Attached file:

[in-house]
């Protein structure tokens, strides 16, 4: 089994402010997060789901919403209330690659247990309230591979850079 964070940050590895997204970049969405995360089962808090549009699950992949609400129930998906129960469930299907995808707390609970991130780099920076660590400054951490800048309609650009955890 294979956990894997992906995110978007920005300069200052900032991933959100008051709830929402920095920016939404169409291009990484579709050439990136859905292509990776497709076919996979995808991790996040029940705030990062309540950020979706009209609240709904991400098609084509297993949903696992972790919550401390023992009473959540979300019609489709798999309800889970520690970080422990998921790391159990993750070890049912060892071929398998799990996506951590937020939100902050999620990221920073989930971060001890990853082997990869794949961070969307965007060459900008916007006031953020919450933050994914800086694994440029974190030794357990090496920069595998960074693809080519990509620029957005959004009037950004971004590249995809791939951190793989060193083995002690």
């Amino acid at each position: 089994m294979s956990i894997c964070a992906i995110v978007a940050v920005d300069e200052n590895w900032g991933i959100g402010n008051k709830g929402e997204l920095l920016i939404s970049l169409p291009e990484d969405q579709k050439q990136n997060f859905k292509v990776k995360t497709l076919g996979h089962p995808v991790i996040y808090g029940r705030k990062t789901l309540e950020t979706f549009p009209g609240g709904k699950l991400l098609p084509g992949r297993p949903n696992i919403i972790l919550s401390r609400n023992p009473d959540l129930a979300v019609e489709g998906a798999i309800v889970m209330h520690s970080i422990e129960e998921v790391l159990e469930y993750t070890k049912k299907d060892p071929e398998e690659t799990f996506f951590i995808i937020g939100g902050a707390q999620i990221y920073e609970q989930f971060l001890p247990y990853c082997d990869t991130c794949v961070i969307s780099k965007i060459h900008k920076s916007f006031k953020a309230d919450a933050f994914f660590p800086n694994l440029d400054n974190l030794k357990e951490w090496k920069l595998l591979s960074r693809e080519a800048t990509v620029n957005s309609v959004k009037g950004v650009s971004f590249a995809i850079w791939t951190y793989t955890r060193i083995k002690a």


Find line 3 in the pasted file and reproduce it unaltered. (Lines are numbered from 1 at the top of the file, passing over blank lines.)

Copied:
């Amino acid at each position: 089994m294979s956990i894997c964070a992906i995110v978007a940050v920005d300069e200052n590895w900032g991933i959100g402010n008051k709830g929402e997204l920095l920016i939404s970049l169409p291009e990484d969405q579709k050439q990136n997060f859905k292509v990776k995360t497709l076919g996979h089962p995808v991790i996040y808090g029940r705030k990062t789901l309540e950020t979706f549009p009209g609240g709904k699950l991400l098609p084509g992949r297993p949903n696992i919403i972790l919550s401390r609400n023992p009473d959540l129930a979300v019609e489709g998906a798999i309800v889970m209330h520690s970080i422990e129960e998921v790391l159990e469930y993750t070890k049912k299907d060892p071929e398998e690659t799990f996506f951590i995808i937020g939100g902050a707390q999620i990221y920073e609970q989930f971060l001890p247990y990853c082997d990869t991130c794949v961070i969307s780099k965007i060459h900008k920076s916007f006031k953020a309230d919450a933050f994914f660590p800086n694994l440029d400054n974190l030794k357990e951490w090496k920069l595998l591979s960074r693809e080519a800048t990509v620029n957005s309609v959004k009037g950004v650009s971004f590249a995809i850079w791939t951190y793989t955890r060193i083995k002690a």